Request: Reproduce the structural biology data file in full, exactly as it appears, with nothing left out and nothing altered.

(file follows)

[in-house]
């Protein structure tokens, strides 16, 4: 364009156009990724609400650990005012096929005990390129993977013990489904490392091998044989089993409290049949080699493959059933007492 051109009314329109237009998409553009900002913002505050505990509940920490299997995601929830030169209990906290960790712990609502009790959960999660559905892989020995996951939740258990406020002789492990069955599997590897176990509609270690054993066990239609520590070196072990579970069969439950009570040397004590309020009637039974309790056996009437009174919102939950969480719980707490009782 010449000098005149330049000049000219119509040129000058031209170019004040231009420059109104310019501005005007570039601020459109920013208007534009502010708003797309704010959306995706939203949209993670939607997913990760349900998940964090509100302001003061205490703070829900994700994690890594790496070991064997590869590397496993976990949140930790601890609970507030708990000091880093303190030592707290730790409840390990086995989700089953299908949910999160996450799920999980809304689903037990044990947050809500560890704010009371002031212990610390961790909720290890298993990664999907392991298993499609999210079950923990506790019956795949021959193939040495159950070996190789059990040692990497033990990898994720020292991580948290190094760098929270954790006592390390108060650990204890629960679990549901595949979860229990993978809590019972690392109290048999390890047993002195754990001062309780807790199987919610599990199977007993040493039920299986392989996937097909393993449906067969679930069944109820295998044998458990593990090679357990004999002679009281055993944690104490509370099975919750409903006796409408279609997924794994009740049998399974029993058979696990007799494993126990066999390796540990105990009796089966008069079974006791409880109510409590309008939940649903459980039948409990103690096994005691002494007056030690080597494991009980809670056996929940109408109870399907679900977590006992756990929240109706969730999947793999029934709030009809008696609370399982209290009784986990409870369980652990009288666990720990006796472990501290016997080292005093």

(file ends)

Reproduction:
[in-house]
């Protein structure tokens, strides 16, 4: 364009156009990724609400650990005012096929005990390129993977013990489904490392091998044989089993409290049949080699493959059933007492 051109009314329109237009998409553009900002913002505050505990509940920490299997995601929830030169209990906290960790712990609502009790959960999660559905892989020995996951939740258990406020002789492990069955599997590897176990509609270690054993066990239609520590070196072990579970069969439950009570040397004590309020009637039974309790056996009437009174919102939950969480719980707490009782 010449000098005149330049000049000219119509040129000058031209170019004040231009420059109104310019501005005007570039601020459109920013208007534009502010708003797309704010959306995706939203949209993670939607997913990760349900998940964090509100302001003061205490703070829900994700994690890594790496070991064997590869590397496993976990949140930790601890609970507030708990000091880093303190030592707290730790409840390990086995989700089953299908949910999160996450799920999980809304689903037990044990947050809500560890704010009371002031212990610390961790909720290890298993990664999907392991298993499609999210079950923990506790019956795949021959193939040495159950070996190789059990040692990497033990990898994720020292991580948290190094760098929270954790006592390390108060650990204890629960679990549901595949979860229990993978809590019972690392109290048999390890047993002195754990001062309780807790199987919610599990199977007993040493039920299986392989996937097909393993449906067969679930069944109820295998044998458990593990090679357990004999002679009281055993944690104490509370099975919750409903006796409408279609997924794994009740049998399974029993058979696990007799494993126990066999390796540990105990009796089966008069079974006791409880109510409590309008939940649903459980039948409990103690096994005691002494007056030690080597494991009980809670056996929940109408109870399907679900977590006992756990929240109706969730999947793999029934709030009809008696609370399982209290009784986990409870369980652990009288666990720990006796472990501290016997080292005093």